“The Handmaiden”: Park Chan-wook’s intense thriller
A debut trailer for “The Handmaiden” has been released ahead of its world premiere at Cannes International Film Festival.
The highly anticipated film adapts Sarah Waters’ crime thriller “Fingersmith,” transplanting its writhing, conspiratorial plotline from Victorian era Britain to 1930s Korea which, at the time, was under Japanese rule.
Key plot points remain the same: an orphan girl is sent to help a well-dressed gentleman trick a rich but isolated woman out of her inheritance. Matters are complicated when the two young ladies discover a mutual attraction for each other.
“Fingersmith” was shortlisted for both the Man Booker Prize and Orange Prize upon its publication in 2002, but South Korean director Park Chan-wook has hardly been short of acclaim over two and a half decades in film.
Military thriller “Joint Security Area” established him as a force in Korean cinema, shattering national box office records with only his third film.
But it was “Sympathy for Mr. Vengeance” and its cocktail of gruesome justice that ensured his place as a modern auteur in world cinema.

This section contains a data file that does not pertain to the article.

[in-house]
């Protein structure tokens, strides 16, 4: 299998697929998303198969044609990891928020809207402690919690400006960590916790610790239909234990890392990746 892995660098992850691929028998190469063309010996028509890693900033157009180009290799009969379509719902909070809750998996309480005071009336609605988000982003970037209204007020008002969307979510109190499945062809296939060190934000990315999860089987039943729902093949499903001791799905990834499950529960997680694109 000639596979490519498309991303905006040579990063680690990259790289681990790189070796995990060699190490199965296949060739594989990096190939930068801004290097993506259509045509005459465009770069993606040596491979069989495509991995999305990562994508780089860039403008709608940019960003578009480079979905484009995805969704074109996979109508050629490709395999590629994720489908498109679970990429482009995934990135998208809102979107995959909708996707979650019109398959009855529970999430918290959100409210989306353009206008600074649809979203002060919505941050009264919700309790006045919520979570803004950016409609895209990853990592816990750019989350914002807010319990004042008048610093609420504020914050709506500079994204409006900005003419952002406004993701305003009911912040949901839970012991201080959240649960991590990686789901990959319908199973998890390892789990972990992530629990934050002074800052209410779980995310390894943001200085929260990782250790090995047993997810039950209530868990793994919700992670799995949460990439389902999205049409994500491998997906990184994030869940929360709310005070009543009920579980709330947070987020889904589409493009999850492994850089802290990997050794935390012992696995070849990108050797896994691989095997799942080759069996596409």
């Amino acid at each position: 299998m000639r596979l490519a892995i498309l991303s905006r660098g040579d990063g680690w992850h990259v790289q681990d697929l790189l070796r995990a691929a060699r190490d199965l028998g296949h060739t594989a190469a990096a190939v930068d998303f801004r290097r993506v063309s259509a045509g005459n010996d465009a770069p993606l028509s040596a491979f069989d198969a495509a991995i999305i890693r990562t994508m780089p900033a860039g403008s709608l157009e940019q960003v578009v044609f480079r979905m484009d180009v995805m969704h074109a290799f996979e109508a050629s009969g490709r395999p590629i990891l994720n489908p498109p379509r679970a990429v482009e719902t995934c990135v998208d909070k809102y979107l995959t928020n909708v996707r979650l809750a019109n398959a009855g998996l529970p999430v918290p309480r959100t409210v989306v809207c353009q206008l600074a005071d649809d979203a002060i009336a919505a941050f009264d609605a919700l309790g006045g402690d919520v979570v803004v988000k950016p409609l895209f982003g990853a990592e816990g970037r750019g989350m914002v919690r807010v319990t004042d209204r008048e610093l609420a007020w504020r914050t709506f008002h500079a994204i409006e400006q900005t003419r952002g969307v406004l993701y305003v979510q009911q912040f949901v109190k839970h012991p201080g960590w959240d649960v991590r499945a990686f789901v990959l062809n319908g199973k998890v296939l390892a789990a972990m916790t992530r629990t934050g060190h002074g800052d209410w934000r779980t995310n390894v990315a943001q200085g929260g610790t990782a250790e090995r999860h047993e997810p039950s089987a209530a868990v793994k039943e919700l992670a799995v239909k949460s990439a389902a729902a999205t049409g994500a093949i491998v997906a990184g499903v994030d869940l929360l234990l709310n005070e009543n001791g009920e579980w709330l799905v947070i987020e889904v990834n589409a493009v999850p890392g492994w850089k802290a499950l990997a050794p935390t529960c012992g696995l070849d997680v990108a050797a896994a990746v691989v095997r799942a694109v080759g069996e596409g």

Chan-wook followed up the 2002 boundary-pusher with “Oldboy” the following year — a film which was fêted in Asia and recognized at Cannes with the festival’s Grand Prix — and concluded his thematic three-parter with “Sympathy for Lady Vengeance” in 2005.
He then turned to horror with another Cannes victory, 2009’s “Thirst,” and his first English-language production came in 2013 with “Stoker,” featuring Mia Wasikowska and Nicole Kidman as its female leads.
As for “The Handmaiden,” it too pulls in big name acting talent.
Leads Jung-woo Ha, Min-hee Kim and Jin-woong Jo have all won Best Actor accolades from the Baek Sang Art Awards, having accrued six Blue Dragon Award nominations between them.
And though “The Handmaiden” screens in Korean, with a domestic date set for June, distribution in 116 territories has already been tied down: all eyes are upon Cannes for first wind of the film’s qualities.